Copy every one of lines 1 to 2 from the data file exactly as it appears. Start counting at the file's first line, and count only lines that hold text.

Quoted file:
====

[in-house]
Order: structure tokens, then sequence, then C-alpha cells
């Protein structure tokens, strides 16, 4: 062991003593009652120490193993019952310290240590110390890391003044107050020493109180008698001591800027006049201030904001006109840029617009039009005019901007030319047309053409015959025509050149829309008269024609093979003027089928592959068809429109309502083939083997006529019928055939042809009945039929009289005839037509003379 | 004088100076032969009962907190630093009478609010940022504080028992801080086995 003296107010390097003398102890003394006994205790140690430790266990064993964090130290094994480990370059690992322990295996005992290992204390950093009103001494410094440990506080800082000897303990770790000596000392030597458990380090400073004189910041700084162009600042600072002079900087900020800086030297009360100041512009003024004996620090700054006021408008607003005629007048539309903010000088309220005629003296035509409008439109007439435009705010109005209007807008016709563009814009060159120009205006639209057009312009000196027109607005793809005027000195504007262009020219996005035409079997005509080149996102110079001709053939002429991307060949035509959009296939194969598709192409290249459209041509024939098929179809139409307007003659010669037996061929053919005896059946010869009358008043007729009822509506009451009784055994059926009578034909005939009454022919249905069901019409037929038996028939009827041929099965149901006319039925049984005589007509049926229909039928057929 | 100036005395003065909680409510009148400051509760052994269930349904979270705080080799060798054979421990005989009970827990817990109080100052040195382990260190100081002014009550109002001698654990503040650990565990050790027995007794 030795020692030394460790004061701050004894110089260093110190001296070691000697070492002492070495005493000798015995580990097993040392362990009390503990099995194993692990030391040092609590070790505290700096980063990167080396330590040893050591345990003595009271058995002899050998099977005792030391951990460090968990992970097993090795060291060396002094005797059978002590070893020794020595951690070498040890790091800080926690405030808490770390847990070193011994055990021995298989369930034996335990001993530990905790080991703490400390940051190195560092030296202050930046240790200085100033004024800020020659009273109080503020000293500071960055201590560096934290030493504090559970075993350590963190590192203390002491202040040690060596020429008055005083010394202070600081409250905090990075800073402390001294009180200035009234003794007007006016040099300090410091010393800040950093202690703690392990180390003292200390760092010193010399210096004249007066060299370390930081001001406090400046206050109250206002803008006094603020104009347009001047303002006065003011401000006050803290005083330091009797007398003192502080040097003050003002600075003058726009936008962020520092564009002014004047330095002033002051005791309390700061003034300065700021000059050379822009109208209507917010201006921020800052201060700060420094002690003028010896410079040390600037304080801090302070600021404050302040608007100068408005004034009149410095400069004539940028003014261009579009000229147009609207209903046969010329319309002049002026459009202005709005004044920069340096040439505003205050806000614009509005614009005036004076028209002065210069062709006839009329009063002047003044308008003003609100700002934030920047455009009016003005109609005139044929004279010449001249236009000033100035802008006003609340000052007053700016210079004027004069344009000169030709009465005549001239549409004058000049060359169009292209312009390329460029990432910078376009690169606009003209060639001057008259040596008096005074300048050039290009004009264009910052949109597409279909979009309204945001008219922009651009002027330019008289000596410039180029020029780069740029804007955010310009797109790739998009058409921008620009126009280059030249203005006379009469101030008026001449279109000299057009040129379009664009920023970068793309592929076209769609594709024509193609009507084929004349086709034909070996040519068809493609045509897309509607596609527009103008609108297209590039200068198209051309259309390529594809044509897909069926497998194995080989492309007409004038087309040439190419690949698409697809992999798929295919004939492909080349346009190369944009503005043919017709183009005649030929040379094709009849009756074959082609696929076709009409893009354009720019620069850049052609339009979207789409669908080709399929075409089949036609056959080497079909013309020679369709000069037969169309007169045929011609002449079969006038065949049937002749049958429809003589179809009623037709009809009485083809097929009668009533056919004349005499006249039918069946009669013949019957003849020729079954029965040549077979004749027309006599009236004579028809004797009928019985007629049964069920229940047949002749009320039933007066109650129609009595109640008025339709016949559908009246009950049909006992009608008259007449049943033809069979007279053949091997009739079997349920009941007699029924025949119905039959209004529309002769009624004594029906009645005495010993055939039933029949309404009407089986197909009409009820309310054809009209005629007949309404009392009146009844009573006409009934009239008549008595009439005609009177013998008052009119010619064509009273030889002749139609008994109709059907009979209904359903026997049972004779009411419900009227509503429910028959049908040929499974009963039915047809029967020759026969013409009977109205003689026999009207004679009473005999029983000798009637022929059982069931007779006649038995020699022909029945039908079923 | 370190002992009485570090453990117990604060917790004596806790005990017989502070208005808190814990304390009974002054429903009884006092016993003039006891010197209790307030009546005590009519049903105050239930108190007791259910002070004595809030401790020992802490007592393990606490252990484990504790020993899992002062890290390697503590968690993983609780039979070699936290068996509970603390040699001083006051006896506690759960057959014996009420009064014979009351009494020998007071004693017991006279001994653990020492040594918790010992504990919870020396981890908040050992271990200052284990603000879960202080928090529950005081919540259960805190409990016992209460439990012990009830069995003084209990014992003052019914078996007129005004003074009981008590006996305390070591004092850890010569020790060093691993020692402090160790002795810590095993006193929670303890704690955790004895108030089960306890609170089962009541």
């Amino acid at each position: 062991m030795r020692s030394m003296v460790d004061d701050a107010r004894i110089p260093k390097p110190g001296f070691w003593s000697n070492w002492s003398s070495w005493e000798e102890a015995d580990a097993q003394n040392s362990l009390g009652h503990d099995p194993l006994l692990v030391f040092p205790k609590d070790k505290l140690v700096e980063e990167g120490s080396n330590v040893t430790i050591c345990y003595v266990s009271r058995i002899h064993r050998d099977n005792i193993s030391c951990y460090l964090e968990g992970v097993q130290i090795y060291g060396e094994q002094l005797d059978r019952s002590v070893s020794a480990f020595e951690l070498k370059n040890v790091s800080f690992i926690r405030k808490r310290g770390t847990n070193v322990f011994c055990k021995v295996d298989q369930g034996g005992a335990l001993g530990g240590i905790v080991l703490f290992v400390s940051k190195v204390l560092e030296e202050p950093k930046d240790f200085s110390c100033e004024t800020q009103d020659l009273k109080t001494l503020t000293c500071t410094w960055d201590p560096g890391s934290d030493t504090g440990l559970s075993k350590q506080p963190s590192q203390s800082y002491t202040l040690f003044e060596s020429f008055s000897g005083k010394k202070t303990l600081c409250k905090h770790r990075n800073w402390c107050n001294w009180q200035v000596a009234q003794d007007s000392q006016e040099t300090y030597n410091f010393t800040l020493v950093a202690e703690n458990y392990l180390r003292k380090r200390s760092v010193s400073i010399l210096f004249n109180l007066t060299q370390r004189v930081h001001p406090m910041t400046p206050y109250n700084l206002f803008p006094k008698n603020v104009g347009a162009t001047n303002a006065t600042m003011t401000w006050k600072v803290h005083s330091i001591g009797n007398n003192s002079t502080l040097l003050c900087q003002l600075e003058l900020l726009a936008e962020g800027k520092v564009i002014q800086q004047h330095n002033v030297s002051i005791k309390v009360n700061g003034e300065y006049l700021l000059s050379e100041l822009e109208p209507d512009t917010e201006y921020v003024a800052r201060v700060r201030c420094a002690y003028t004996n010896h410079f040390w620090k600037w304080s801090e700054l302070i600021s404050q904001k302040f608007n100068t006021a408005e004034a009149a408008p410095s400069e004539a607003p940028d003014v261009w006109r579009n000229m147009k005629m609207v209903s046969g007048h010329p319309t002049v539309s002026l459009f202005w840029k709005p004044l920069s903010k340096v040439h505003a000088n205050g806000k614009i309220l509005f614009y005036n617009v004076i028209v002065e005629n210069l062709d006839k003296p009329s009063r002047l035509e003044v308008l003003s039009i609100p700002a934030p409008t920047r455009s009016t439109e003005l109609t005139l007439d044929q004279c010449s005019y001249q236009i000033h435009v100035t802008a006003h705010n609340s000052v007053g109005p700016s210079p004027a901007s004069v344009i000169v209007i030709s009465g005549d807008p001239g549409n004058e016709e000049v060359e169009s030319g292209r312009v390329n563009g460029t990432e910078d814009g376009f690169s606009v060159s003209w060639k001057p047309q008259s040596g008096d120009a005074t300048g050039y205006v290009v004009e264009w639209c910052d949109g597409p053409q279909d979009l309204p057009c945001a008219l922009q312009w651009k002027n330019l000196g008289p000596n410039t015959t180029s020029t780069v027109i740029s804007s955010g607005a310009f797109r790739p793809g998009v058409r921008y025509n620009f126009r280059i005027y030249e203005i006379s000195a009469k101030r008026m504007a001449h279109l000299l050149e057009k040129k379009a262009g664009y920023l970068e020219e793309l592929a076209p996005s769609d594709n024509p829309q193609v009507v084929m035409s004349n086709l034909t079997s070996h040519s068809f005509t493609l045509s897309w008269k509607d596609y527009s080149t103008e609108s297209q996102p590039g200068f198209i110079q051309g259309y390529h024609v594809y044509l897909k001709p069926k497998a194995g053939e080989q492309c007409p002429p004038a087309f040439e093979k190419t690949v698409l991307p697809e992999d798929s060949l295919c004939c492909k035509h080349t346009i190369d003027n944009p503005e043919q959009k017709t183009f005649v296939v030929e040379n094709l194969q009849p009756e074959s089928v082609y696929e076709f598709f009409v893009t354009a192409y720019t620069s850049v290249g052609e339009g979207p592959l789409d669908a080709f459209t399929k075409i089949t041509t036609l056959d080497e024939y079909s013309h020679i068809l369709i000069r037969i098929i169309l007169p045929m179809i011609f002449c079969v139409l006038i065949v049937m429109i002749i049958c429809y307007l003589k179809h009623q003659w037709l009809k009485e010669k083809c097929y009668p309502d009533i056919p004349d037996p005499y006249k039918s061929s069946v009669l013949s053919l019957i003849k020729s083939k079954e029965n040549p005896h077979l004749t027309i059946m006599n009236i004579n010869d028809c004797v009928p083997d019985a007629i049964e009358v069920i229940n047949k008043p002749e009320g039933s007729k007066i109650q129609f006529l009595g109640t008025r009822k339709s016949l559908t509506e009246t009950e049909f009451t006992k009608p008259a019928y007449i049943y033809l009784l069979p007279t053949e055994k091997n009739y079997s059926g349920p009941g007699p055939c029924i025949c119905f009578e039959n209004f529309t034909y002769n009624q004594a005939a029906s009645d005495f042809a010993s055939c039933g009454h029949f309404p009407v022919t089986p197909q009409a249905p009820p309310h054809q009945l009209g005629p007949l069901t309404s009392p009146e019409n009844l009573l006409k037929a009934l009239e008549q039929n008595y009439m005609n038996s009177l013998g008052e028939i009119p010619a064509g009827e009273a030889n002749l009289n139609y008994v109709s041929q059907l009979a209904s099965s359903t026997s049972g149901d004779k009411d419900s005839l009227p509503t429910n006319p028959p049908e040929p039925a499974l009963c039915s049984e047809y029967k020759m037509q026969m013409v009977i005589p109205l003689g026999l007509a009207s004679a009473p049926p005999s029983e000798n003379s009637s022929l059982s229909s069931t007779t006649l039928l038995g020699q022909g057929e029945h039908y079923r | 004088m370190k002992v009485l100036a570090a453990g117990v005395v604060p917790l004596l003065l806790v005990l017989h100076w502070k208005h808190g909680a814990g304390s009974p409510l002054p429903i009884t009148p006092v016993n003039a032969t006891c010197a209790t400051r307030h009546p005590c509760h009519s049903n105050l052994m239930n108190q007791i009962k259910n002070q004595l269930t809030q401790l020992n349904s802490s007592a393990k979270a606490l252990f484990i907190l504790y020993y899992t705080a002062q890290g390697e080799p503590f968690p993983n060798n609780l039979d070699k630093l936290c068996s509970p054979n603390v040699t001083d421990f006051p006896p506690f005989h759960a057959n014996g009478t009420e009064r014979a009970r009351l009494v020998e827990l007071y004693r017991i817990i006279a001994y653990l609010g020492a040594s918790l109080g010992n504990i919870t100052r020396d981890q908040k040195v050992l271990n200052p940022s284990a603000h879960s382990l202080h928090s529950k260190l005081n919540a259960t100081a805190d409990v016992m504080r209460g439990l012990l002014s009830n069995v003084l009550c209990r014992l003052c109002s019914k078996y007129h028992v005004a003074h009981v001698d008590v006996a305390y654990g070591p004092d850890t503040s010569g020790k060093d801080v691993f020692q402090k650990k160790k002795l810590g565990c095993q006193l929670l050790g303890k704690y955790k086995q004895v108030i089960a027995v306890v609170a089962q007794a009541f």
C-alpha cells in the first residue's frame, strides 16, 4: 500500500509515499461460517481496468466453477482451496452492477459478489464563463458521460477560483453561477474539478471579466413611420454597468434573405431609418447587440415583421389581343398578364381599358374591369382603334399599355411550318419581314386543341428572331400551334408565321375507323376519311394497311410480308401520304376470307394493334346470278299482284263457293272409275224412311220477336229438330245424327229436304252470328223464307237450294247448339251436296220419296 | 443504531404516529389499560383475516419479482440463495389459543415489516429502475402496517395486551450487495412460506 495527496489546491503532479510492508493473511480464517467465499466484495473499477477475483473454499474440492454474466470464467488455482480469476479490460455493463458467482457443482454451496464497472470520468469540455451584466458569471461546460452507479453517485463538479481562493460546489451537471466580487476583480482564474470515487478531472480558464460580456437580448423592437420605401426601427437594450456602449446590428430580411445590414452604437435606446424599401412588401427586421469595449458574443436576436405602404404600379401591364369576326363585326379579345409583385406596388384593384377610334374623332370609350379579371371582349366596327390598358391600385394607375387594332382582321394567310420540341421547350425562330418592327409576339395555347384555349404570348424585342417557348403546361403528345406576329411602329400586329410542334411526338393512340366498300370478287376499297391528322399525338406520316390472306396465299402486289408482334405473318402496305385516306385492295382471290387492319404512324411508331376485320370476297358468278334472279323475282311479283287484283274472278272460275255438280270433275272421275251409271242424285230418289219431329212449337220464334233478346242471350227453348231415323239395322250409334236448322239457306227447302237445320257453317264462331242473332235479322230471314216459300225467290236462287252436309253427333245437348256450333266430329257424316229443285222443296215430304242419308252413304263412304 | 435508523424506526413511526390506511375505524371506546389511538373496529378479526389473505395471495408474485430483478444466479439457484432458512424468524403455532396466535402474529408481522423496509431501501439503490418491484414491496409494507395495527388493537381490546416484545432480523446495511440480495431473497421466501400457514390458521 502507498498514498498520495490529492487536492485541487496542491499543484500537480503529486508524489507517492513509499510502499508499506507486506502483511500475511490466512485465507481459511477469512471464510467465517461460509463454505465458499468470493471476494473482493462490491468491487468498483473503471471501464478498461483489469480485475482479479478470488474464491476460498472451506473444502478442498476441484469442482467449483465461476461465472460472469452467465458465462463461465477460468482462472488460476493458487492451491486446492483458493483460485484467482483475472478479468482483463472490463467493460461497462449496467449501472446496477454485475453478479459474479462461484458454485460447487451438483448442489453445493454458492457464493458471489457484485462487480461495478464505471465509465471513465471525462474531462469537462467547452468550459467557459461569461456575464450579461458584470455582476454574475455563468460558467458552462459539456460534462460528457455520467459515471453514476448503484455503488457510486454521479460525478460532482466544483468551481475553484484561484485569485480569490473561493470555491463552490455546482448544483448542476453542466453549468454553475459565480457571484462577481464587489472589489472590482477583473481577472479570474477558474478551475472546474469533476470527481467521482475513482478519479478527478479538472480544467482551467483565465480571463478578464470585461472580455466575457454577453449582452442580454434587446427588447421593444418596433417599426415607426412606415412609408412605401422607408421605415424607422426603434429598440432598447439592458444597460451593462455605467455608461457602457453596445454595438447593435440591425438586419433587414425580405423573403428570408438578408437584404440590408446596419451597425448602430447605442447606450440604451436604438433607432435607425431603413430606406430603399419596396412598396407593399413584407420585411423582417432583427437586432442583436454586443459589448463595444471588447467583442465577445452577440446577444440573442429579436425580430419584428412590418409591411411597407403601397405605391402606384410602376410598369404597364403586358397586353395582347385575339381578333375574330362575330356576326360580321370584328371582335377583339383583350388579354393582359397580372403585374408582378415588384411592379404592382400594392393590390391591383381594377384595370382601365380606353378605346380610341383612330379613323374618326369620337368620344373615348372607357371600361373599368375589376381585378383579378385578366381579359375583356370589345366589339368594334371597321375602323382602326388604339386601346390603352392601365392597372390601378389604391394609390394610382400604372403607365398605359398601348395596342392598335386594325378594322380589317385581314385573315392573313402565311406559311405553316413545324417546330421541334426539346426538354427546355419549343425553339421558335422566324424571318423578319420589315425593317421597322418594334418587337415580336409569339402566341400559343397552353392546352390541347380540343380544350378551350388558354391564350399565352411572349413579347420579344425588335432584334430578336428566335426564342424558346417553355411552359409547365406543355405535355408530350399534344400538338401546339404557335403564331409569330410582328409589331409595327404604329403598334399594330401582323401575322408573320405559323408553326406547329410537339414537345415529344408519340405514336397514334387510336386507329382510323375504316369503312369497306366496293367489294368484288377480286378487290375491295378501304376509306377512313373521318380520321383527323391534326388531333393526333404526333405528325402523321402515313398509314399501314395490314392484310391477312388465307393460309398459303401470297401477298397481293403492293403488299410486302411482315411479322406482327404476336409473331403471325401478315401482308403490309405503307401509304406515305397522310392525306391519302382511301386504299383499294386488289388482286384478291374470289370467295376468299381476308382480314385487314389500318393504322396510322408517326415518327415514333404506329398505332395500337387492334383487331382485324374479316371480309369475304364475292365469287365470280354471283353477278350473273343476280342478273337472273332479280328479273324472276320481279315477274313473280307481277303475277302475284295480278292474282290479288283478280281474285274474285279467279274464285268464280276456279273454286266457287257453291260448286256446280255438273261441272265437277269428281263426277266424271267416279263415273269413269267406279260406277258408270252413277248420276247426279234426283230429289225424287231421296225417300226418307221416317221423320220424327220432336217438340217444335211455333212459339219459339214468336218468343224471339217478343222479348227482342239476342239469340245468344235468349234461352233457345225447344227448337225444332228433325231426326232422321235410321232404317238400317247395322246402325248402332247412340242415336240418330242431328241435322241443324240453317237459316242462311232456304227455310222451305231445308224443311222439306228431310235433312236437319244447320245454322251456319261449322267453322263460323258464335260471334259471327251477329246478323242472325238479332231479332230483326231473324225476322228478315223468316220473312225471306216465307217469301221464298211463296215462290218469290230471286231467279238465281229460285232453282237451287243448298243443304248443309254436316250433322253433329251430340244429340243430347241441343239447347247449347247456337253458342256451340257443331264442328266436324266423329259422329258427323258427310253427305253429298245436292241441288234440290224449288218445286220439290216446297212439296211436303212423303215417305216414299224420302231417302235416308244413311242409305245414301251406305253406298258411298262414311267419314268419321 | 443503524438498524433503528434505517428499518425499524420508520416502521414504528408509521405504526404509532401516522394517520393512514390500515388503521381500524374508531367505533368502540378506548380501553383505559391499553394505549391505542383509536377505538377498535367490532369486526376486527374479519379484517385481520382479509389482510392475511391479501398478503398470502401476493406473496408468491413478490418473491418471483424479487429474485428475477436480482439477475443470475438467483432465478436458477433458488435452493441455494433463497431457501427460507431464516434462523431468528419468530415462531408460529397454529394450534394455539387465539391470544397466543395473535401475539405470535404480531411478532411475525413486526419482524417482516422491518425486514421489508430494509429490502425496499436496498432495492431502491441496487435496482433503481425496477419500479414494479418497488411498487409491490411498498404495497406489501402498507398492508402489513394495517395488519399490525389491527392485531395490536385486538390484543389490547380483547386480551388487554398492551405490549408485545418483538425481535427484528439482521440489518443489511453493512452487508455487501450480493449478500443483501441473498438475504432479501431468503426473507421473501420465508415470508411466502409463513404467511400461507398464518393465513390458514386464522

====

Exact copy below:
[in-house]
Order: structure tokens, then sequence, then C-alpha cells